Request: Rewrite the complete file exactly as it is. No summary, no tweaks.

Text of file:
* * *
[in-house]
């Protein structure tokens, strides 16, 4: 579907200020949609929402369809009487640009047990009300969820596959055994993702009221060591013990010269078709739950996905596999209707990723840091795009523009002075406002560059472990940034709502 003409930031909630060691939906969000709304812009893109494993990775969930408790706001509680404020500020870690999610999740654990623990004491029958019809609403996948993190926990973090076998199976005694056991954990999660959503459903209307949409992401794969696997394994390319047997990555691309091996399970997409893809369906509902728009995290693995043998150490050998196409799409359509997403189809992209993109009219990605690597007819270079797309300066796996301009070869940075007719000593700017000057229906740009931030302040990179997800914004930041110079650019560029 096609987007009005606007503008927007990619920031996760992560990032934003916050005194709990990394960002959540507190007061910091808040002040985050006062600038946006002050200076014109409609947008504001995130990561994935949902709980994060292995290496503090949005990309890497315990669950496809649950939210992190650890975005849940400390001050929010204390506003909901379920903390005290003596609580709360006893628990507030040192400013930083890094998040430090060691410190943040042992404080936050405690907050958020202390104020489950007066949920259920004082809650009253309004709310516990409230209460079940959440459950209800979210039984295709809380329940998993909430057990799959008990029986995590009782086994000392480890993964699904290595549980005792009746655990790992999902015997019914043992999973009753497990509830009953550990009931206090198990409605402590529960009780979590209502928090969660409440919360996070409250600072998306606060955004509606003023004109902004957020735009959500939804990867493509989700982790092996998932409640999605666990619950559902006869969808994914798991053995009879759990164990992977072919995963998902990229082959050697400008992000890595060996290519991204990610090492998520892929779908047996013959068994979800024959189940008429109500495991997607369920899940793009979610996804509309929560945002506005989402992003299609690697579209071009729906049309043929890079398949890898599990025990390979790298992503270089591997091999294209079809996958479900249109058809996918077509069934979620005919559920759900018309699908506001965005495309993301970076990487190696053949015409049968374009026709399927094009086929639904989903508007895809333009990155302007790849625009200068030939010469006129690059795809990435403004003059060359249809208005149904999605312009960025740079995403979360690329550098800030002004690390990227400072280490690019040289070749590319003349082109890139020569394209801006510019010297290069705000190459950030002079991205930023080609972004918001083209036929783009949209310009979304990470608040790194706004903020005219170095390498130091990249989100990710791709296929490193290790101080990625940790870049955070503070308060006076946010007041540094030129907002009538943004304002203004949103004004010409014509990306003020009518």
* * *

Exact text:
[in-house]
């Protein structure tokens, strides 16, 4: 579907200020949609929402369809009487640009047990009300969820596959055994993702009221060591013990010269078709739950996905596999209707990723840091795009523009002075406002560059472990940034709502 003409930031909630060691939906969000709304812009893109494993990775969930408790706001509680404020500020870690999610999740654990623990004491029958019809609403996948993190926990973090076998199976005694056991954990999660959503459903209307949409992401794969696997394994390319047997990555691309091996399970997409893809369906509902728009995290693995043998150490050998196409799409359509997403189809992209993109009219990605690597007819270079797309300066796996301009070869940075007719000593700017000057229906740009931030302040990179997800914004930041110079650019560029 096609987007009005606007503008927007990619920031996760992560990032934003916050005194709990990394960002959540507190007061910091808040002040985050006062600038946006002050200076014109409609947008504001995130990561994935949902709980994060292995290496503090949005990309890497315990669950496809649950939210992190650890975005849940400390001050929010204390506003909901379920903390005290003596609580709360006893628990507030040192400013930083890094998040430090060691410190943040042992404080936050405690907050958020202390104020489950007066949920259920004082809650009253309004709310516990409230209460079940959440459950209800979210039984295709809380329940998993909430057990799959008990029986995590009782086994000392480890993964699904290595549980005792009746655990790992999902015997019914043992999973009753497990509830009953550990009931206090198990409605402590529960009780979590209502928090969660409440919360996070409250600072998306606060955004509606003023004109902004957020735009959500939804990867493509989700982790092996998932409640999605666990619950559902006869969808994914798991053995009879759990164990992977072919995963998902990229082959050697400008992000890595060996290519991204990610090492998520892929779908047996013959068994979800024959189940008429109500495991997607369920899940793009979610996804509309929560945002506005989402992003299609690697579209071009729906049309043929890079398949890898599990025990390979790298992503270089591997091999294209079809996958479900249109058809996918077509069934979620005919559920759900018309699908506001965005495309993301970076990487190696053949015409049968374009026709399927094009086929639904989903508007895809333009990155302007790849625009200068030939010469006129690059795809990435403004003059060359249809208005149904999605312009960025740079995403979360690329550098800030002004690390990227400072280490690019040289070749590319003349082109890139020569394209801006510019010297290069705000190459950030002079991205930023080609972004918001083209036929783009949209310009979304990470608040790194706004903020005219170095390498130091990249989100990710791709296929490193290790101080990625940790870049955070503070308060006076946010007041540094030129907002009538943004304002203004949103004004010409014509990306003020009518």